Mel Chin’s “Rematch” continues on the first floor. This legendary Chinese American Southern artist’s most important and best loved works remain on display. A video game, a deconstructed encyclopedia, a creative and massive attempt to clean up New Orleans lead-contaminated soil, and so very much more await you at NOMA through May. “Rematch” is a great family-geared show, fun and thought-provoking for all ages.
“Photography and the American Civil War” traveling exhibit organized by Met Curator Jeff Rosenheim features rare and newly discovered photography and objects which tell the story of photography’s intimately intertwined relationship with the War Between the States. Innovations on the stereograph incorporate some shockingly modern technology into the mix in this one-of-a-kind, one-of-a-lifetime exhibit.
The Historic New Orleans Collection, 533 Royal Street
Tennessee Williams Scholars Conference
Shout, Sister, Shout! The Boswell Sisters of New Orleans
Opening Reception Tuesday, March 25, 6:30pm to 8pm
In the 1920s and ’30s, a trio of sisters from New Orleans became the darlings of radio’s golden age. Martha, Connie, and Vet Boswell were classically trained musicians heavily influenced by the city’s vibrant jazz scene. Together they pioneered the cheerful, close-harmony style that became emblematic of 1940s girl groups. Join The Historic New Orleans Collection in rediscovering the Boswell Sisters, one of the city’s most celebrated musical exports.
Civil WarBattlefields and National Parks: Photographs by A.J. Meek
In 1993, long before the commemoration of the 150th anniversary of the American Civil War—upon which we, as a nation, are now reflecting—A. J. Meek, professor of photography at Louisiana State University, presented a proposal to the university’s council of research stating a desire to photograph the 384 documented Civil War battlefield sites at the same time of year the battles were fought.
Daguerrotype to Digital: A Presentation of Photographic Processes
This exhibition traces the evolution of the photographic method from the 1840’s to the present day. Exhibition closes March 29th.
Scale Model of 1915 French Quarter
In conjunction with HNOC’s 2007 exhibition Four Hundred Years of French Presence in Louisiana, the Minister of Culture and Communication of France presented a model of the French Quarter as it would have appeared in about 1915 to the people of New Orleans. Built in 1962 by French artists and jazz enthusiasts Pierre Atlan and Pierre Merlin, the large model depicts the look and character of the French Quarter when it was still a thriving residential area, as well as Storyville and the city’s rail lines. Although the original model covered the entire city, the only surviving portion is the French Quarter.
The Cabildo & The Presbytere, 701 Chartres Street
Krewe of Hermes: The Diamond Jubilee
An exhibition of the accoutrements of one of the historically most opulent of Carnival organizations, including gowns, invitations, favors, float designs, crowns and scepters.
Mardi Gras: It’s Carnival Time in Louisiana
Parades, Balls and the Courir du Mardi Gras are explored in this newly renovated show. Based on original research, the exhibit traces the emergence of New Orleans' parades and balls to the present-day, statewide extravaganza that attracts millions.
Visions of Excellence
An annual exhibition of extraordinary images by photojournalists around the world, this exhibition returns for the 5th consecutive year. Thirty-seven photographic prints are on view in the current show, selected from more than 40,000 submissions to the Picture of the Year competition.
The Wildlife Carvings of Cleo Scott
This exhibition of life-sized bird sculptures showcases the talents of one of Louisiana's master carvers. A retired law enforcement officer from St. Mary Parish, Cleo Scott's lifelong interest in hunting and fishing led him to decoy and wildlife carving.
They Call Me Baby Doll
Dating to about 1912 among women working in city's red-light districts, the Baby Doll tradition both embraced and mocked stereotypes of women as "babies" or "dolls" in popular culture. They Call Me Baby Doll: A Mardi Gras Tradition features historic photographs, costumes and artifacts, including many items loaned by baby doll members.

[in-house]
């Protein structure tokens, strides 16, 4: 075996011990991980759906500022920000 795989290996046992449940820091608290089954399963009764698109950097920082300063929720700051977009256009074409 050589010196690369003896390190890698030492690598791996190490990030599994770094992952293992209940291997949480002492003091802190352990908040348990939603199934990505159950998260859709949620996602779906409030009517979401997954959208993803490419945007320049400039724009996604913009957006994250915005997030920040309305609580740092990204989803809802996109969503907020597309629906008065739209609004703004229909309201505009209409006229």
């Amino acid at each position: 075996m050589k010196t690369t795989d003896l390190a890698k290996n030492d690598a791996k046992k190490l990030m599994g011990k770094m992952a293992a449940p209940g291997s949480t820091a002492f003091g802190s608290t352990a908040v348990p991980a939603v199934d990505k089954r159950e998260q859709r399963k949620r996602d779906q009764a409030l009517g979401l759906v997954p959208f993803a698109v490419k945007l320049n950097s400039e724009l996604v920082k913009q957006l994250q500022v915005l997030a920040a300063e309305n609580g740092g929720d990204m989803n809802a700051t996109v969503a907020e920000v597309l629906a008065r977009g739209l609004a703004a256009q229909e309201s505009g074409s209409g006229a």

The Louisiana Photographs of Robert Tebbs
Tebbs photographed nearly 100 Louisiana plantations, including well-known sites such as Elmwood, Parlange, Ormond, Whitney, Houmas House, L'Hermitage, Waverly, Belle Chasse, Chr?tian Point, Shadows-on-the-Teche, Ren? Beauregard House, Rosedown, Woodlawn, Oak Alley and Belle Grove. Because he also sought out more obscure or modest properties, the collection contains a comprehensive record of Louisiana plantation architectural styles.
Living with Hurricanes: KATRINA & beyond
Katrina and Beyond is a must-see exhibition on the history and science of these awesome storms -- and their profound impact on our lives. At the Presbytere on Jackson Square.
Bywater’s Alvar Library, 913 Alvar Street
Opening Reception March 20, from 7pm to 9pm
Works by Cynthia Scott
Contemporary sculptor, photographer and installation artist Cynthia Scott gives an overview of her sociologically- and politically-themed work over several decades. Since 2005, Scott has focused primarily on humankind’s interference with the planet’s ecological balance.
Barrister’s, 2331 St. Claude Avenue at Spain Street
Dan Tague curates “Thy Will Be Done” a show featuring works by Generic Art Solutions, Heathcliff Hailey, Charlie Hoffacker, Elizabeth Kleinweld, Epaul Julien and Michael Greathouse.
Pop-Up show, Demetri Masiakos’s “Dekatria” features 13 creepy and beautiful precious objects fashioned of old photos set into cabinets and behind curtains. A little Dr. Caligari, a little Joseph Cornell, a lot of questions.
Good Children Gallery, 4037 St. Claude Avenue
“HEIIR” Curated by Tameka Norris, co-curated by Ernest Littles and Breana Thompson
The Front, 4100 St. Claude Avenue
Rooms 1 & 2
Kyle Bravo’s “As It Was in the Beginning Is Now And Ever Shall Be”
John Isiah, Carl Joe Williams, Ayo Scott, Keith Duncan, Bruce Davenport, Jr., 501V
“28 Days Later”
Jamie Alonzo’s “Handle with Care”
The May Space, 2839 North Robertson, Ste 105
Susan Bowers has “renewed her passion for the primordial medium” of ceramics and we all win. “Triptix” at May Space.
Press Street’s Antenna, 3718 St. Claude Avenue
“Gimme that ol’tyme religion” by street artist MRSA consists of large, abstract cutouts of gods and monsters, woven together with folklore and artistic license.
Second Story Gallery at the Healing Center, 2372 St. Claude Avenue
Gina Laguna and Cynthia Ramirez take over the Second Story Gallery with steel sculpture by Laguna and mind-blowing, colorful work by Ramirez.
UNO St. Claude, 2429 St. Claude Avenue
Valeria Corradetti’s “Paper Mountains” features drawings and photographs in vivid colors and luscious textures.
David Hassel’s “AUTOREPAIR: Pulsed Plasma Stimulation” investigates branding and pleasurable consumer experience by packaging an unseemly latex product of his own making.
Dead Huey Long, Emma Boyce, Elizabeth Davas, Ian Hoch, Lindsay Mack, Anna Gaca, Jason Raymond, Lee Matalone, Phil Yiannopoulos, Joe Shriner, Chris Staudinger, Chef Anthony Scanio, Tierney Monaghan, Stacy Coco, Rob Ingraham,
Brandon Roberts, Rachel June, Daniel Paschall
Michael Weber, B.A.
B. E. Mintz